To manage the large scale, high-demand vaccination program, IT systems will be required to bridge multiple data sources and provide supply chain visibility and future demand forecasting.

Legislation has also been introduced to make it easier to keep tabs on who has received the jab, through an updated national immunisation register.

The government has started work identifying key system capabilities and gaps across the digital, data and reporting systems that will help to manage public demand, minimise reporting overhead, and improve the efficacy of the rollout.

A department of health spokesperson stated that this involves the consolidation of data from many existing systems and sources so that there is a central source of information about each dose and each vial. This end-to-end capability will allow the government to understand where doses are needed, improve vaccine access and avoid issues of excess stock or wastage.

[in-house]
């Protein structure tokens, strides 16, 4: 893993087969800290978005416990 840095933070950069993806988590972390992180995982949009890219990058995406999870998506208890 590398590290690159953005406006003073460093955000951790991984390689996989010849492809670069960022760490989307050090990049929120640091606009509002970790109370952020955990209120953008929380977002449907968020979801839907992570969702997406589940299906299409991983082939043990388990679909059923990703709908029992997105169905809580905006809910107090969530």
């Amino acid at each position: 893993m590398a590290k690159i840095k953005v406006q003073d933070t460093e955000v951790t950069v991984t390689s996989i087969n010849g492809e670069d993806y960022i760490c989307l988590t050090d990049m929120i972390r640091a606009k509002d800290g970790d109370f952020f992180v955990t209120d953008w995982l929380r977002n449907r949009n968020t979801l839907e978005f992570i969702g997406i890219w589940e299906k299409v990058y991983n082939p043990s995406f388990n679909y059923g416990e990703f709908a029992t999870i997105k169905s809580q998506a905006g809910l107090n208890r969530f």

The government is working to ensure it can track the location of vaccine stock at any time and is also engaging software and data specialists to ensure vaccines can be tracked at every stage in their journey, from receipt from the manufacturer through to post-immunisation monitoring.

Currently, orders and supply of other vaccines to states and territories are managed through the Department of Health’s vaccine administration system. However, the department does not have oversight or a contractual arrangement to oversee the forecasting, supply and distribution of those vaccines in the private market.

These arrangements are managed by individual vaccine manufacturers and suppliers. Local distribution of other vaccines such as the seasonal flu vaccine under the National Immunisation Program (NIP) is managed by individual states and territories.

Distribution

The federal government is also working with its state and territory counterparts, vaccine makers and logistics companies to coordinate the rollout of the vaccine.